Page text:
22 Aug 2014
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Robotics Team Wins for Outreach

The PMHS group gets national award for running food drives, visiting dementia units and mentoring other teams, including one from Haiti.

Robotics Team Wins for Outreach Robotics Team Wins for Outreach Robotics Team Wins for Outreach

The Patchogue-Medford Robotics team may not have won this year at the National Robotics competition held in Atlanta, but they still came home with a trophy.

The team won the annual Sherman's Award, which honors them for their outreach work such as mentoring elementary and middle schools students, holding food drives and volunteering with local organizations. Most recently, the team held an E-Waste recycling day at Patchogue-Medford High School, where they collected broken computers, televisions, and cell phones for proper disposal.

"What our team does is try to make the biggest and best opportunities," said junior Michelle Mooney.

"Awards for community service and safety are given out as much as building robots," said sophomore Jesse Buonanno.

Team 329, their team number and name, previously competed at regional competitions at Hofstra and in New York City with a robot that they designed to compete in a soccer like game called " Breakaway,"  placing placed 14th out of 43 other teams at the Hoftstra competition. That was enough to earn them an invitation to the nationals to compete against teams not only U.S. teams, but teams from England, Brazil and even Haiti as well.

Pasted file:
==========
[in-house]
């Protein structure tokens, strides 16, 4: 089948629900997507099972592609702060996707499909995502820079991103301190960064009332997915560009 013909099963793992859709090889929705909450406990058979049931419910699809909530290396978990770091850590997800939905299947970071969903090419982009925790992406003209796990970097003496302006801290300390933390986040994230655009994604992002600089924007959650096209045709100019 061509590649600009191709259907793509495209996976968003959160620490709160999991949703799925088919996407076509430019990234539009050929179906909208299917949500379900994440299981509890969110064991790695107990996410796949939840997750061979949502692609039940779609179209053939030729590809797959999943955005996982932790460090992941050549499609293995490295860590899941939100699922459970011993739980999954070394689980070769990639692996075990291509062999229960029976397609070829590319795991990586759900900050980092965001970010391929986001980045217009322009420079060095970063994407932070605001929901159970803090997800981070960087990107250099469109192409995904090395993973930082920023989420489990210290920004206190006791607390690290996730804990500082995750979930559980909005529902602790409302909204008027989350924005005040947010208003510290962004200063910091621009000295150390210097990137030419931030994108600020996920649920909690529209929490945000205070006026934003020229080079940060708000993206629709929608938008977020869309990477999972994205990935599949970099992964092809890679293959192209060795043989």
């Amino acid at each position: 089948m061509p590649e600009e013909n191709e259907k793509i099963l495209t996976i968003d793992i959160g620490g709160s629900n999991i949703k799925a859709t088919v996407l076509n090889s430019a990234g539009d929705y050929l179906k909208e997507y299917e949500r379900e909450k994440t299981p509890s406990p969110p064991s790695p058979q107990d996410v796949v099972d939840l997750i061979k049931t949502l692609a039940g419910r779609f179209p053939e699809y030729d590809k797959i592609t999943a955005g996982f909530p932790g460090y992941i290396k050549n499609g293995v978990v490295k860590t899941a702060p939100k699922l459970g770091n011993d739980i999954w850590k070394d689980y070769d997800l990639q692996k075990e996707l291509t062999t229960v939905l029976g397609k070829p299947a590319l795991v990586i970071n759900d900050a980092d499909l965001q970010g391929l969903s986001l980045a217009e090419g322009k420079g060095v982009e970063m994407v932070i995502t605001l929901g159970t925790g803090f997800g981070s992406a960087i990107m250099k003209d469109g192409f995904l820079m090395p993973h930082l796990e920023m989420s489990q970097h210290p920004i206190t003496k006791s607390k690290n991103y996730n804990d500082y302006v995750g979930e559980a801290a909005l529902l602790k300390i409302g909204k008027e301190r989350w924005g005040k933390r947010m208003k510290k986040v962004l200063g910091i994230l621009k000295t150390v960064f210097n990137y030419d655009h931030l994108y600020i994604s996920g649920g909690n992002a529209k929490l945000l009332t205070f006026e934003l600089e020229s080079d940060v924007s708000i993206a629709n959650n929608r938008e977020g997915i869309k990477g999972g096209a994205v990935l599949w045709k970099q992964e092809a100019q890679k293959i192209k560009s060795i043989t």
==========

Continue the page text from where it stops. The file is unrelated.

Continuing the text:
"Every group gets six weeks to build with the same equipment," said Danielle Voje, faculty advisor for the team. 

Ten 329 built a machine that is able to kick soccer balls automatically and by remote control. Breakaway rules require the robot to be able to work with other robots to kick the soccer balls into one of the goals. In addition, robots can score extra points if they can grab a bar  suspended over the field and lift themselves off of the ground.

According to Voje, the team is sponsored by Motorola, which pays $5,000 per competition. Tom Boehm, who works at Motorola and has children on the robotics team, helped secure that sponsorship.

The team also mentors other competing robotics schools, including one in Haiti.  "This year we set up a webcam to talk to them," said Voje. They even mentor their neighboring competitors.

"We mentored Sayville and they ended up beating out Patchogue-Medford," said Mooney.

Voje also said the students have been able to receive scholarships and offers from colleges due to their experiences in robotics.


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